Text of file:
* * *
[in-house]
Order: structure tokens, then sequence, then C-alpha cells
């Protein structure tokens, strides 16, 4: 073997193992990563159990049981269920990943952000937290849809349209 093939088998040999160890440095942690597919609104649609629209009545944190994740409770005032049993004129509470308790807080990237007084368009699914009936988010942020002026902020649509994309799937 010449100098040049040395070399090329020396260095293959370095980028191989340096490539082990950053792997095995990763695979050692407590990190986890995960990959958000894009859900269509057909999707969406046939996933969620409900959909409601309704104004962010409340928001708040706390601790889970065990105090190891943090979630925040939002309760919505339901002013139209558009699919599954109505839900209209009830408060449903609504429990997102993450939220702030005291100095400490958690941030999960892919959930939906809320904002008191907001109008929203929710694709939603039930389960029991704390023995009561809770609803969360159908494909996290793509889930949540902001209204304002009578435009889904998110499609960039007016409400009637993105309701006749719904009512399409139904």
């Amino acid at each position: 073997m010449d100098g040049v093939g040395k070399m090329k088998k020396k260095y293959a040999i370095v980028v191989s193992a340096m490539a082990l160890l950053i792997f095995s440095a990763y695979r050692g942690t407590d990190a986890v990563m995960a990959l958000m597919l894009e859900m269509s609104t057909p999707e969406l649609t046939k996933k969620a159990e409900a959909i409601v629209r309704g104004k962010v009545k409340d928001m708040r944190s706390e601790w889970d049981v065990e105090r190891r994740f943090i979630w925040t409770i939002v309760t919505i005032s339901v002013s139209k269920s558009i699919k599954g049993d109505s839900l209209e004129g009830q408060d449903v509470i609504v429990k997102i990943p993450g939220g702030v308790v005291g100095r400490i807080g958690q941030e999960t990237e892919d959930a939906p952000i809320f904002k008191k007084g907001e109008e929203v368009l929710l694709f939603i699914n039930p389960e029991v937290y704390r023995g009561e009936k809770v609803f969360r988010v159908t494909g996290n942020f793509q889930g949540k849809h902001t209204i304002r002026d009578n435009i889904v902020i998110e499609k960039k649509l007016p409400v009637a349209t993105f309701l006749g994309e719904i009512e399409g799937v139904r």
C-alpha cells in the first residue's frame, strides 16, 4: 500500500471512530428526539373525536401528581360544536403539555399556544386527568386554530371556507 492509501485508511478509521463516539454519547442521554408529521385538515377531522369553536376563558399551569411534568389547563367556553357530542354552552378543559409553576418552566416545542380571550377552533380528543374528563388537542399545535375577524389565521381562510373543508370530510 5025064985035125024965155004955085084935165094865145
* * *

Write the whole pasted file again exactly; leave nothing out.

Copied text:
[in-house]
Order: structure tokens, then sequence, then C-alpha cells
């Protein structure tokens, strides 16, 4: 073997193992990563159990049981269920990943952000937290849809349209 093939088998040999160890440095942690597919609104649609629209009545944190994740409770005032049993004129509470308790807080990237007084368009699914009936988010942020002026902020649509994309799937 010449100098040049040395070399090329020396260095293959370095980028191989340096490539082990950053792997095995990763695979050692407590990190986890995960990959958000894009859900269509057909999707969406046939996933969620409900959909409601309704104004962010409340928001708040706390601790889970065990105090190891943090979630925040939002309760919505339901002013139209558009699919599954109505839900209209009830408060449903609504429990997102993450939220702030005291100095400490958690941030999960892919959930939906809320904002008191907001109008929203929710694709939603039930389960029991704390023995009561809770609803969360159908494909996290793509889930949540902001209204304002009578435009889904998110499609960039007016409400009637993105309701006749719904009512399409139904």
């Amino acid at each position: 073997m010449d100098g040049v093939g040395k070399m090329k088998k020396k260095y293959a040999i370095v980028v191989s193992a340096m490539a082990l160890l950053i792997f095995s440095a990763y695979r050692g942690t407590d990190a986890v990563m995960a990959l958000m597919l894009e859900m269509s609104t057909p999707e969406l649609t046939k996933k969620a159990e409900a959909i409601v629209r309704g104004k962010v009545k409340d928001m708040r944190s706390e601790w889970d049981v065990e105090r190891r994740f943090i979630w925040t409770i939002v309760t919505i005032s339901v002013s139209k269920s558009i699919k599954g049993d109505s839900l209209e004129g009830q408060d449903v509470i609504v429990k997102i990943p993450g939220g702030v308790v005291g100095r400490i807080g958690q941030e999960t990237e892919d959930a939906p952000i809320f904002k008191k007084g907001e109008e929203v368009l929710l694709f939603i699914n039930p389960e029991v937290y704390r023995g009561e009936k809770v609803f969360r988010v159908t494909g996290n942020f793509q889930g949540k849809h902001t209204i304002r002026d009578n435009i889904v902020i998110e499609k960039k649509l007016p409400v009637a349209t993105f309701l006749g994309e719904i009512e399409g799937v139904r």
C-alpha cells in the first residue's frame, strides 16, 4: 500500500471512530428526539373525536401528581360544536403539555399556544386527568386554530371556507 492509501485508511478509521463516539454519547442521554408529521385538515377531522369553536376563558399551569411534568389547563367556553357530542354552552378543559409553576418552566416545542380571550377552533380528543374528563388537542399545535375577524389565521381562510373543508370530510 5025064985035125024965155004955085084935165094865145